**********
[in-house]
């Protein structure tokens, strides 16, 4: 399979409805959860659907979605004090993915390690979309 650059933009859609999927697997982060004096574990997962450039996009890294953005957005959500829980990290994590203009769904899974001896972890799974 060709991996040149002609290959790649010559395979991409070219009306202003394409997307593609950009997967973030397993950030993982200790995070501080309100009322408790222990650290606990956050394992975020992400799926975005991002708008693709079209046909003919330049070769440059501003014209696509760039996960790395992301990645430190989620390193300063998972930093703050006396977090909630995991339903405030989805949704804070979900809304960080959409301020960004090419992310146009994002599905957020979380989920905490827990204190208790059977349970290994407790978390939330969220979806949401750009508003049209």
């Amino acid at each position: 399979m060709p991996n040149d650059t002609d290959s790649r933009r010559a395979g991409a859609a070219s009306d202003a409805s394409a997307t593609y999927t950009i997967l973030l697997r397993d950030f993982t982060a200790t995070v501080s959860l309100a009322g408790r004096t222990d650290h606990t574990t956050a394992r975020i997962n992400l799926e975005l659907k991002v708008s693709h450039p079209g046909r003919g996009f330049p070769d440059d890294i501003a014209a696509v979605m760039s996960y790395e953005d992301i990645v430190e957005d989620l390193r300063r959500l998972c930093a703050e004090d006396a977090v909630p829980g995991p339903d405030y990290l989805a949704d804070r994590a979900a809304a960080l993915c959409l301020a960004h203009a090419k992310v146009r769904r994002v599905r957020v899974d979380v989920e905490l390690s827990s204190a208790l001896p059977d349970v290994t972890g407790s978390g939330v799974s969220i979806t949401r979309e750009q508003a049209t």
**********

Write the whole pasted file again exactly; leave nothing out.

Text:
[in-house]
């Protein structure tokens, strides 16, 4: 399979409805959860659907979605004090993915390690979309 650059933009859609999927697997982060004096574990997962450039996009890294953005957005959500829980990290994590203009769904899974001896972890799974 060709991996040149002609290959790649010559395979991409070219009306202003394409997307593609950009997967973030397993950030993982200790995070501080309100009322408790222990650290606990956050394992975020992400799926975005991002708008693709079209046909003919330049070769440059501003014209696509760039996960790395992301990645430190989620390193300063998972930093703050006396977090909630995991339903405030989805949704804070979900809304960080959409301020960004090419992310146009994002599905957020979380989920905490827990204190208790059977349970290994407790978390939330969220979806949401750009508003049209």
């Amino acid at each position: 399979m060709p991996n040149d650059t002609d290959s790649r933009r010559a395979g991409a859609a070219s009306d202003a409805s394409a997307t593609y999927t950009i997967l973030l697997r397993d950030f993982t982060a200790t995070v501080s959860l309100a009322g408790r004096t222990d650290h606990t574990t956050a394992r975020i997962n992400l799926e975005l659907k991002v708008s693709h450039p079209g046909r003919g996009f330049p070769d440059d890294i501003a014209a696509v979605m760039s996960y790395e953005d992301i990645v430190e957005d989620l390193r300063r959500l998972c930093a703050e004090d006396a977090v909630p829980g995991p339903d405030y990290l989805a949704d804070r994590a979900a809304a960080l993915c959409l301020a960004h203009a090419k992310v146009r769904r994002v599905r957020v899974d979380v989920e905490l390690s827990s204190a208790l001896p059977d349970v290994t972890g407790s978390g939330v799974s969220i979806t949401r979309e750009q508003a049209t």